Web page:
Soccermatics: how mathematics is changing the beautiful game

Event


Date:

Time: 6:00pm

Please Note: Please note that all guests must register to attend. Registration will close at 5:00pm on Tuesday 17 October 2017.

University of Manchester

Lecture Theatre A, University Place, Oxford Road, Manchester, M13 9PL, UK

Organiser: School of Mathematics, University of Manchester

Thursday October 19, 2017 6:00pm Thursday October 19, 2017 6:00pm Europe/London Soccermatics: how mathematics is changing the beautiful game University of ManchesterLecture Theatre A, University Place, Oxford RoadManchesterM13 9PLUK Soccermatics: how mathematics is changing the beautiful game, a talk by Professor David J.T. Sumpter (Uppsala University, Sweden) The University […] Please note that all guests must register to attend. Registration will close at 5:00pm on Tuesday 17 October 2017. Event Link: https://ima.org.uk/7221/soccermatics-mathematics-changing-beautiful-game/ School of Mathematics, University of Manchester

Soccermatics: how mathematics is changing the beautiful game


Soccermatics: how mathematics is changing the beautiful game, a talk by Professor David J.T. Sumpter (Uppsala University, Sweden)

The University of Manchester’s 2017 Dame Kathleen Ollerenshaw Lecture

Abstract

Football is not only the most beautiful of sports,but it is also the most mathematical.  From shot statistics and league tables to the geometry of passing and managerial strategy, the modern game is filled with numbers, patterns and shapes.  I decided to find out how we make sense of all these numbers.

Using my skills as an applied mathematician, I dissected the modern game, finding analogies between football and biology.  I showed looked at how the Barcelona midfield linked geometrically in the same way as a slime mould, I looked at the similarity between an ant colony and Total Football, Dutch style, I thought about what Bayerns defenders could learn from lionesses, I studied how much of Fergie’s success at Manchester United was luck and how much was skill, and I investigated how you can use probability theory make you money at the bookies.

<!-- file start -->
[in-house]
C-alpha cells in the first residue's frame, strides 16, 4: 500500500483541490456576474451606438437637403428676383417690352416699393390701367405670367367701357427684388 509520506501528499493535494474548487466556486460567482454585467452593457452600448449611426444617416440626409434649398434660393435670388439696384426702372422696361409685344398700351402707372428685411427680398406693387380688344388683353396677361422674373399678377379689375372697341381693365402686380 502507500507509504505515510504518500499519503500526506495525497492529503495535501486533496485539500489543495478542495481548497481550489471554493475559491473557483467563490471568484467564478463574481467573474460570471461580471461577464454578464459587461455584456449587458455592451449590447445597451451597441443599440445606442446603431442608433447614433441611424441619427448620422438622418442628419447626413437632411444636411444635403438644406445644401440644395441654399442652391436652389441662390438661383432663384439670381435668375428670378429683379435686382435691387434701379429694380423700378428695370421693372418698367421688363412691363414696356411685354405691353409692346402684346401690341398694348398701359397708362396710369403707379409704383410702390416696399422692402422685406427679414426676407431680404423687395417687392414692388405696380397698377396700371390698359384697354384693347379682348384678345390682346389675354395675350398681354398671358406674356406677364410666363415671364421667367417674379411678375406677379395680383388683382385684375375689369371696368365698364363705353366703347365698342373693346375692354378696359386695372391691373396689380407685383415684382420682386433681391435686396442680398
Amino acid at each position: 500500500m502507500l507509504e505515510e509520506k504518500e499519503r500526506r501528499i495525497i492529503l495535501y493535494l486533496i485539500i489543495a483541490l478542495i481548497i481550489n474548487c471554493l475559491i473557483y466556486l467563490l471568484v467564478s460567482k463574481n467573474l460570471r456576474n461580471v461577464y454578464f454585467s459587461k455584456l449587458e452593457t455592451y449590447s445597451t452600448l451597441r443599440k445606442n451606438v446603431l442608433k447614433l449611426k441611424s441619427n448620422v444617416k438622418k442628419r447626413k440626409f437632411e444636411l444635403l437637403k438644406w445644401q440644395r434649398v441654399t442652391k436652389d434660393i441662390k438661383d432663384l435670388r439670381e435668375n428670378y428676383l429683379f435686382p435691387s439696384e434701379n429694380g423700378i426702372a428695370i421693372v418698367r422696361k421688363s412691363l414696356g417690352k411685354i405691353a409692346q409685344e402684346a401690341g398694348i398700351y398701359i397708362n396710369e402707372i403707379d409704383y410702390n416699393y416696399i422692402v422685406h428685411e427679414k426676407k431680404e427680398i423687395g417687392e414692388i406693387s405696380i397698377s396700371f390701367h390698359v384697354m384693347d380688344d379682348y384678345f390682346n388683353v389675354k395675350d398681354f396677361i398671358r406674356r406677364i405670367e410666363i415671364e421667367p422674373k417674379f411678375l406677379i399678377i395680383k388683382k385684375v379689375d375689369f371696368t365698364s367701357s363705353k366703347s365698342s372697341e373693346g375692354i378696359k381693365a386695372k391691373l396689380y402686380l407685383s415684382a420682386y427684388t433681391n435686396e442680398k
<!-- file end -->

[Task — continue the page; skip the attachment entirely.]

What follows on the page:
The result was the book Soccermatics.  I will talk about the book, the maths and science behind teamwork, and how writing it resulted in me meeting with Premier League clubs to talk about how they can use mathematics to improve performance.

About the Speaker

Professor David J.T. Sumpter is a professor in Applied Mathematics at Uppsala University, Sweden.

He studied for his PhD in Manchester under David Broomhead and made his way to Sweden in 2007.

He is particularly interested in looking at collective animal behaviour including fish, birds and ants.  Working with experimentalists, Sumpter and colleagues have developed models to describe the general characteristics of collective behaviour.  They have also turned their attention to serious social issues including education, health and sustainability as a way to help the policy-makers.

Professor Sumpter is a popular science writer and nearly 7,000 people follow his twitter page @Soccermatics.

Programme

6.00 pm                Registration and Coffee

6.30 pm                Introduction to the Lecture

6.35 pm                Lecture by Professor David Sumpter – Soccermatics

7.25 pm                Closing Remarks

7.30 pm                Wine Reception

8.30 pm                Close

Registration

To request a place at the event, please register your interest here.  Please note that registration will close at 5:00pm on Tuesday 17 October 2017, and requests made after this deadline will not be accommodated.  This event has been organised by the University of Manchester, all all queries should be directed to the School of Mathematics.

The Dame Kathleen Ollerenshaw Public Lecture is a prestigious annual lecture in the School of Mathematics at the University of Manchester, named in honour and recognition of Dame Kathleen Ollerenshaw.  She is probably best known in mathematics for her work on magic squares, but also had a formidable reputation as an astronomer, and the observatory at the University of Lancaster bears her name.  She served as President of the IMA from 1978-79.  She held a lifelong commitment to encouraging interest in mathematics amongst young people.  Deaf since the age of eight, Dame Kathleen was an inspiring role model to many.

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